Any knitting project that has pieces that need to be sewn together can benefit from blocking, but it’s also great for making projects square and making things come together better for sewing, fit better or even just look better.
What is Blocking?
Blocking is a method of stretching and shaping a finished knitted piece to reach the dimensions suggested in the pattern, to make two pieces that need to match the same size, or to make your stitches look nicer and more even. Lace almost always needs to be blocked to “open up” the design so all those beautiful holes and patterns show in their true glory.
Wet blocking knitting is an appropriate method for blocking man-made fibers, novelty yarns (except for some very delicate novelties that may fall apart when wet—check the label for care instructions and don’t wet anything that says it shouldn’t be wet) and some wools and wool blends if done carefully (remember heat and agitation can cause wool to felt).
Dampen the knitted piece so that it is wet but not dripping. Spread the piece out on a towel, sheet or clean garbage bag (the bag won’t absorb water, allowing the piece to dry faster) on the floor or a spare bed where it can sit undisturbed long enough to dry.
Gently stretch the piece as needed to meet your blocking goals. If you’re trying to get a piece to the size or shape the pattern recommended, you might need a ruler, tape measure or yard stick to help you out.
Use rust-proof safety pins, straight pins or T-pins to hold the knitted piece to the towel or sheet. As the piece dries, it will retain the shape that you gave it.
Steam blocking is a similar process to wet blocking, only you use steam to relax the fibers instead of water. This is the best process for fibers that shouldn’t get wet, as well as for cottons, which tend to completely lose their shape when wet. It shouldn’t be used on man-made fibers, because heat and steam tend to destroy them and make a mess of all your hard work.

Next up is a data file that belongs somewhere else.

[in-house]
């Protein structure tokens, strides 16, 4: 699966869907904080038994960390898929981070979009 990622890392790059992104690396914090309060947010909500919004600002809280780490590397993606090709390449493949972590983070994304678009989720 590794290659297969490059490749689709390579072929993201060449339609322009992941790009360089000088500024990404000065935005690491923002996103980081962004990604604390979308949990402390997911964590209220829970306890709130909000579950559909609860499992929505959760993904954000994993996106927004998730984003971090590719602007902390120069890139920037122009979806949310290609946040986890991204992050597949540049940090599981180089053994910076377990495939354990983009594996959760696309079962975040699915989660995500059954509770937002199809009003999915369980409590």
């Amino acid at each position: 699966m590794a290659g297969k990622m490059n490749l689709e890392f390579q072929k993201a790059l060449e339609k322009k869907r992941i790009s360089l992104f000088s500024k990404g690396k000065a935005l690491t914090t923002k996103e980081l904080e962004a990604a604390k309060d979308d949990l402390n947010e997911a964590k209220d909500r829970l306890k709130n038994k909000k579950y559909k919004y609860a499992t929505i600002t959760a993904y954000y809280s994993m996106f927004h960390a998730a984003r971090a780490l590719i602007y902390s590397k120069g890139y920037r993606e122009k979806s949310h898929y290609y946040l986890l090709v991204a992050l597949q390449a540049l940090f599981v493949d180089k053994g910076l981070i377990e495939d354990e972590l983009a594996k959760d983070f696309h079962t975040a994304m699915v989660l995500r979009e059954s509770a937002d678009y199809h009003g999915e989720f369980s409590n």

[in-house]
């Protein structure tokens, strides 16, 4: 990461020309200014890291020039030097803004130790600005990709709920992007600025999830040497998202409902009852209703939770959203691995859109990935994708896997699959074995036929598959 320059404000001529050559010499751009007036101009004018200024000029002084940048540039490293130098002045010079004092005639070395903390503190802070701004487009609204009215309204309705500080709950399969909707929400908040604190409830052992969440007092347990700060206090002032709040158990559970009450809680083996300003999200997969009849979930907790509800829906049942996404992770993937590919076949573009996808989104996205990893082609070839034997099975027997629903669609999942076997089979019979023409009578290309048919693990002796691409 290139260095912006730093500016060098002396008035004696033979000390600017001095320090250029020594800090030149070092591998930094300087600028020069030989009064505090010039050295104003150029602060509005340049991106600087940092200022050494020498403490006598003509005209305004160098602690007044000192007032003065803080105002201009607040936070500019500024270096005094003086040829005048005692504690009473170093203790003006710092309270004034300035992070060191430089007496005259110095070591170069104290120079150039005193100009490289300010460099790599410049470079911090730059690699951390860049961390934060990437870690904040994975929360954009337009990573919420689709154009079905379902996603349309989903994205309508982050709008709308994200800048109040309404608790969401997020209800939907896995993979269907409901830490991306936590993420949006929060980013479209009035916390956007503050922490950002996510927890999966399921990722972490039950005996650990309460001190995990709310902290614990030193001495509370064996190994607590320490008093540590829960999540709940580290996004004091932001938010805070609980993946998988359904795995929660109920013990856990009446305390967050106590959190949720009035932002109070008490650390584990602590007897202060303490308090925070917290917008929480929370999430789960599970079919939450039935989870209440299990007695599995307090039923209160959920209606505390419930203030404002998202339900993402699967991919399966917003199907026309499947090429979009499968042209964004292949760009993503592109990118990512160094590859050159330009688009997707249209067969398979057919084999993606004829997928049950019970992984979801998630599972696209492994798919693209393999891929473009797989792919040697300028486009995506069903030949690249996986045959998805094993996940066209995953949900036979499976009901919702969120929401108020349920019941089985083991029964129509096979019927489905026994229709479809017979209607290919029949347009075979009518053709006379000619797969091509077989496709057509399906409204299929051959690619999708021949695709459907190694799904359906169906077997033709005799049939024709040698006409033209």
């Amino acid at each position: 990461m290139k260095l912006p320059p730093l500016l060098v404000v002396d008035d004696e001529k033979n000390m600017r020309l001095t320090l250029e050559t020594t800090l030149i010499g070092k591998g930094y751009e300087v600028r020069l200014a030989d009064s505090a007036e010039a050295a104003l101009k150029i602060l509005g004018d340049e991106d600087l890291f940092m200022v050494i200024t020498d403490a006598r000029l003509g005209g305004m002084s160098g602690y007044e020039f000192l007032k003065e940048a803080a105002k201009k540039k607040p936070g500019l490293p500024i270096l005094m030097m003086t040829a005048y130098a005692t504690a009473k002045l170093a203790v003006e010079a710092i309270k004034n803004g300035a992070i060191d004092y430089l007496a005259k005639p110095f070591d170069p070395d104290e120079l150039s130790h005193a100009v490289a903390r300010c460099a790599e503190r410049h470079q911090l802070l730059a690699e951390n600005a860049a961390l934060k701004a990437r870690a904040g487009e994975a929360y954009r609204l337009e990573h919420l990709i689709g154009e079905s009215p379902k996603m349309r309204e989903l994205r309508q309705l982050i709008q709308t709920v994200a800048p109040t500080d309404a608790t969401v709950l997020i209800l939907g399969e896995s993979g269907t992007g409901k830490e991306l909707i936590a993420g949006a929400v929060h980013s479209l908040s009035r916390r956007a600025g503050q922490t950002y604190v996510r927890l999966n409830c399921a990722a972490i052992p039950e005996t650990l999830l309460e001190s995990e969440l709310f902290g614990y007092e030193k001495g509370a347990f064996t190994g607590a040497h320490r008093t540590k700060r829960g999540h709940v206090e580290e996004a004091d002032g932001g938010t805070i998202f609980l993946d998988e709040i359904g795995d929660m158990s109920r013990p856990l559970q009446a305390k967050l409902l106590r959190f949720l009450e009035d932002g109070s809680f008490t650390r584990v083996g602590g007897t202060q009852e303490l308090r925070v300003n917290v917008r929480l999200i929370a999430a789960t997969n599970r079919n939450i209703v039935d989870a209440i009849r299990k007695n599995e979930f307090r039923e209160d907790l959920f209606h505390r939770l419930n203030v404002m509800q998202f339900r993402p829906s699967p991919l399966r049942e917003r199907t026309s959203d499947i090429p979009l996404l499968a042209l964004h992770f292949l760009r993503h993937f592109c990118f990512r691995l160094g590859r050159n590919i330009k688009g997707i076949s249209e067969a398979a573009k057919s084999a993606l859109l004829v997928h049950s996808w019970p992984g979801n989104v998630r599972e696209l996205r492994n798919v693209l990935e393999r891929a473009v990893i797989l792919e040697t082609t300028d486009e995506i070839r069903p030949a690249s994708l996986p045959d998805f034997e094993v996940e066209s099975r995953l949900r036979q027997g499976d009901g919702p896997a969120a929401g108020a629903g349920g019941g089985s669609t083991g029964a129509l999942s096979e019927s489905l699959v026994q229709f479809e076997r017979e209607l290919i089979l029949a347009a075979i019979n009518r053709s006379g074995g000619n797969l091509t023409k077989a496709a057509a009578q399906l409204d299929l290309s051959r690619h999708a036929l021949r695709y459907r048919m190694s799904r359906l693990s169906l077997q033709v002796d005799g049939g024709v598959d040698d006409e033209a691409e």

Different knitters use different techniques when it comes to steam blocking. Some people stretch and pin their work to the desired shape before steaming, using the steam to help set the new shape. Others steam first and then pin, allowing the steam to relax the fibers and make it more pliable.
The method you use may depend largely on the flexibility of the knitting. If you can get it into shape without the steam, pin first. If not, steam and then pin.
The steaming method involves slightly dampening a clean sheet or other piece of fabric and placing it over the knitting. Use a hot iron to press very lightly on the sheet. Don’t press like you are actually ironing, you’re just pushing the steam through the sheet and into the knitting. Continue this process until the sheet is dry.
You can also steam block without a protective layer of fabric. Just set your iron on steam and wave the iron slowly over the knitting, being careful not to touch the work with the iron. Then pin if necessary and leave to dry.
Spray blocking is the most gentle blocking process and is great for expensive and delicate fibers like silk and cashmere. It’s a good method to use when you aren’t sure what kind of yarn you’re dealing with.
All you need to do is pin the piece to the desired dimensions and lightly spritz the finished piece with water from a spay bottle. Get it damp enough to relax the fibers, but not soaking wet. Allow to dry and you’re done.
There are tools especially made for blocking knitting, which you may or may not find useful. Blocking boards are made of heat-resistant materials and often have grids printed on them so you can easily measure your pieces. They can be pinned into and usually fold for storage.
T-pins are often recommended for use when blocking knitting. They are like regular straight pins except the head is shaped like a T. They a long and easy to work with, and also rust-proof so you don’t have to worry about leaving them in your knitting while it dries.
For blocking lace and other large projects, you can purchase blocking wires, which are flexible metal wires that can help you block curves or the sides of a large project. The wires can be woven in and out of the project and reinforced with straight pins if necessary.
When i first started knitting I ignored the instruction “block garment pieces before seaming” because I didn’t see the value or the point of it. It wasn’t until I had been knitting a while and wanted to even out my stockinette stitch that I learned how to block. That and, no matter what I did, even if the pieces measured so that the armhole fit, it always was uncomfortable, the fabric pulling strangely because I have a bust. Blocking makes your life so much easier. You shape the pieces into the way you want them to live. It makes your knitting more even and sets the stitches. And you can fix a lot of boo-boos that way.
Blocking knitting does not have to be an ordeal and you should be happy to know that the time you spent on it will be rewarded when you have a much better-looking garment to enjoy.